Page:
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NM work on methane rules proceeds

A Carlsbad Municipal Schools bus waits in traffic near flaring oil and gas wells along Laguna Road in Carlsbad in September. (Eddie Moore/ Albuquerque Journal)

ALBUQUERQUE, N.M. — New Mexico will proceed with the development of methane regulations for oil and natural gas operations, even as the industry faces unprecedented challenges in the global market.

The New Mexico Environment Department and the state’s Energy, Minerals and Natural Resources Department discussed the efforts at a virtual public meeting Tuesday. Members of the Methane Advisory Panel, a team that produced technical reports about industry operations and emissions, also presented.

The agencies said they should have draft rules this summer.

“With us in our current situation navigating low commodity prices, it can be difficult to make (retrofits) economic, and that needs to be considered in the regulations as we move forward,” said Ryan Davis, a MAP member who represents Merrion Oil and Gas Corp in the San Juan Basin. “At the end of the day, the industry wants to reduce emissions to the greatest extent possible, but we also want to operate efficiently. These regulations should be aligned with a site’s potential to emit.”

NMED regulates methane as an air pollutant. EMNRD regulates the gas as an industry waste product.

“We require operators to report venting and flaring … but right now we’re lacking additional data quality, things that tell us why the operator vented or flared,” said Adrienne Sandoval, director of the state’s Oil Conservation Division. “We’re also looking at ways to share data among agencies, because operators likely don’t want to report the same number in two different forms.”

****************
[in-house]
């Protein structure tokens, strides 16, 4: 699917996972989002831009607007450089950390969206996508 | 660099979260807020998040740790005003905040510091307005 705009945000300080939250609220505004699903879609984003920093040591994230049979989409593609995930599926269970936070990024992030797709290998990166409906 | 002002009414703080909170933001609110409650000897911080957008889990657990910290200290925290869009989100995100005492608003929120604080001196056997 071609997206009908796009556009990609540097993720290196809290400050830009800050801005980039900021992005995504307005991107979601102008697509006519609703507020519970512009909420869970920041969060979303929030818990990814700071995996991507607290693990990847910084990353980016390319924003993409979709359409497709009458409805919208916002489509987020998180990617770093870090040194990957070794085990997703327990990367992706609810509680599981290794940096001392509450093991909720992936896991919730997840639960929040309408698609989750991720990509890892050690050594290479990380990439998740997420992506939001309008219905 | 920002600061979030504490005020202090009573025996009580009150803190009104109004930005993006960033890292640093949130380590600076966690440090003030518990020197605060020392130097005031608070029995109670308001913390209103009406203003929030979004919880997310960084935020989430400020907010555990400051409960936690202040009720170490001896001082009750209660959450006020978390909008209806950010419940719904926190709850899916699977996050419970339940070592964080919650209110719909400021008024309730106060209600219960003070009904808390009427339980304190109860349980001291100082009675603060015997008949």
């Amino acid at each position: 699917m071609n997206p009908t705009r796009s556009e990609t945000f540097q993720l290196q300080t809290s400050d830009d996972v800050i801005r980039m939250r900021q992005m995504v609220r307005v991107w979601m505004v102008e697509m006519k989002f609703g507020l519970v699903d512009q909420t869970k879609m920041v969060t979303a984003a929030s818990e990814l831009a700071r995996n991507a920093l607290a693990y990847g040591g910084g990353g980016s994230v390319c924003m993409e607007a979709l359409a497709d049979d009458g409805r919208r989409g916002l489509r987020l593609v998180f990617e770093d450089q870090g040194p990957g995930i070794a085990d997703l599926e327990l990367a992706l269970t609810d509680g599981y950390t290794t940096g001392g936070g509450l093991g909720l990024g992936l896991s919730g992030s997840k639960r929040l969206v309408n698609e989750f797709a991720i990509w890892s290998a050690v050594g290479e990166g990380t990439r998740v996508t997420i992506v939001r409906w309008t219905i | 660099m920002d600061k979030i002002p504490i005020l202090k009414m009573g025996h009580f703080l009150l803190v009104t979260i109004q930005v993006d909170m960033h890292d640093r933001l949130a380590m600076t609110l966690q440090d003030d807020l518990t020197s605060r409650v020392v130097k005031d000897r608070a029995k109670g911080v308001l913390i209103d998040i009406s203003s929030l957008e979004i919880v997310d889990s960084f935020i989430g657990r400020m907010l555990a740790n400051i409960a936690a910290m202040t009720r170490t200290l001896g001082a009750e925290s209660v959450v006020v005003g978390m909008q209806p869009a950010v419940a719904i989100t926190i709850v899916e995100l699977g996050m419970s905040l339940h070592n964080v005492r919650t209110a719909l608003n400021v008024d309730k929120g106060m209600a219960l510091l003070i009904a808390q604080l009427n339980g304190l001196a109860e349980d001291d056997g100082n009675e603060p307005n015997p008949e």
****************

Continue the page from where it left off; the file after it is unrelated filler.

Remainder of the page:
This week, the New Mexico Oil and Gas Association released a report titled “Flaring in the Oilfield.” Flaring burns natural gas to prevent unsafe buildup or to dispose of excess product.

NMOGA executive director Ryan Flynn said the industry is investing in infrastructure and maintenance technologies to reduce the amount of natural gas flared.

“The industry position is that the regulations should set standards and requirements that focus on meeting (emission reduction) goals rather than stifle innovation by prescribing a particular technology or program to do it,” Flynn said. “This is an area where so much development is occurring right now, and it’s just getting better and more accurate.”

In the report, NMOGA presents emissions reduction strategies, including requiring a gas capture plan from operators and changing the allowed flaring period at new wells from 60 days to 30 days.

Some presenters said the COVID-19 pandemic highlights the need for strong methane regulations.

“This respiratory virus shines a bright light on our air quality,” said Mario Atencio, a MAP member who represents the Chaco Coalition. “We need to trap emissions at the source.”

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